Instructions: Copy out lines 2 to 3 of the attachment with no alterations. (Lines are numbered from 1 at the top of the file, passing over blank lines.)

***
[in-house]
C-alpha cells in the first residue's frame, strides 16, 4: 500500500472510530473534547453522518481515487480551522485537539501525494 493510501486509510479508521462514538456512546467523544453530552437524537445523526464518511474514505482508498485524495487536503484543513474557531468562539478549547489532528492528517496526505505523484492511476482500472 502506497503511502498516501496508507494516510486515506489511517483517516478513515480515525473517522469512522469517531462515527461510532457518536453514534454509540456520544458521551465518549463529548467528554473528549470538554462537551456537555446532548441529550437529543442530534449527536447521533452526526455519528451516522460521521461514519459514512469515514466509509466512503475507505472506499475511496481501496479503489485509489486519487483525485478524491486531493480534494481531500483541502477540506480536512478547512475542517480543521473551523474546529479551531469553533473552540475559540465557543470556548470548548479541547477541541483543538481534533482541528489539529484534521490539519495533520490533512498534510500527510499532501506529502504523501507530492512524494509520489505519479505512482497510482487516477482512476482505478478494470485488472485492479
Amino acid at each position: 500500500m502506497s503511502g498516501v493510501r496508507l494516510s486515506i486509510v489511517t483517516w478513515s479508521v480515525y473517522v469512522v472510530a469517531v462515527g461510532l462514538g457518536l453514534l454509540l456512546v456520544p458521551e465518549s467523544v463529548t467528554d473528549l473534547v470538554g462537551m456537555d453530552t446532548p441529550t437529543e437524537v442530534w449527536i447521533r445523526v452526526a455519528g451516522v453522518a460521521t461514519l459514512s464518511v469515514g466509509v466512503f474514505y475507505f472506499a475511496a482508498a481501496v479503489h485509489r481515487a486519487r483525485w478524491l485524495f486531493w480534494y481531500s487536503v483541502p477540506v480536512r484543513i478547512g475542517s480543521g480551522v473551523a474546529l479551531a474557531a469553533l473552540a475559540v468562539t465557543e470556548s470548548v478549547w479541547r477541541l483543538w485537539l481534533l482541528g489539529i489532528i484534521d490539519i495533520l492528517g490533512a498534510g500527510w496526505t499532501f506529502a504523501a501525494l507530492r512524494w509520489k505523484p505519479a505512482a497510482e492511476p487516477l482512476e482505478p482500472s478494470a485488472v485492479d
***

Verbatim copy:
C-alpha cells in the first residue's frame, strides 16, 4: 500500500472510530473534547453522518481515487480551522485537539501525494 493510501486509510479508521462514538456512546467523544453530552437524537445523526464518511474514505482508498485524495487536503484543513474557531468562539478549547489532528492528517496526505505523484492511476482500472 502506497503511502498516501496508507494516510486515506489511517483517516478513515480515525473517522469512522469517531462515527461510532457518536453514534454509540456520544458521551465518549463529548467528554473528549470538554462537551456537555446532548441529550437529543442530534449527536447521533452526526455519528451516522460521521461514519459514512469515514466509509466512503475507505472506499475511496481501496479503489485509489486519487483525485478524491486531493480534494481531500483541502477540506480536512478547512475542517480543521473551523474546529479551531469553533473552540475559540465557543470556548470548548479541547477541541483543538481534533482541528489539529484534521490539519495533520490533512498534510500527510499532501506529502504523501507530492512524494509520489505519479505512482497510482487516477482512476482505478478494470485488472485492479
Amino acid at each position: 500500500m502506497s503511502g498516501v493510501r496508507l494516510s486515506i486509510v489511517t483517516w478513515s479508521v480515525y473517522v469512522v472510530a469517531v462515527g461510532l462514538g457518536l453514534l454509540l456512546v456520544p458521551e465518549s467523544v463529548t467528554d473528549l473534547v470538554g462537551m456537555d453530552t446532548p441529550t437529543e437524537v442530534w449527536i447521533r445523526v452526526a455519528g451516522v453522518a460521521t461514519l459514512s464518511v469515514g466509509v466512503f474514505y475507505f472506499a475511496a482508498a481501496v479503489h485509489r481515487a486519487r483525485w478524491l485524495f486531493w480534494y481531500s487536503v483541502p477540506v480536512r484543513i478547512g475542517s480543521g480551522v473551523a474546529l479551531a474557531a469553533l473552540a475559540v468562539t465557543e470556548s470548548v478549547w479541547r477541541l483543538w485537539l481534533l482541528g489539529i489532528i484534521d490539519i495533520l492528517g490533512a498534510g500527510w496526505t499532501f506529502a504523501a501525494l507530492r512524494w509520489k505523484p505519479a505512482a497510482e492511476p487516477l482512476e482505478p482500472s478494470a485488472v485492479d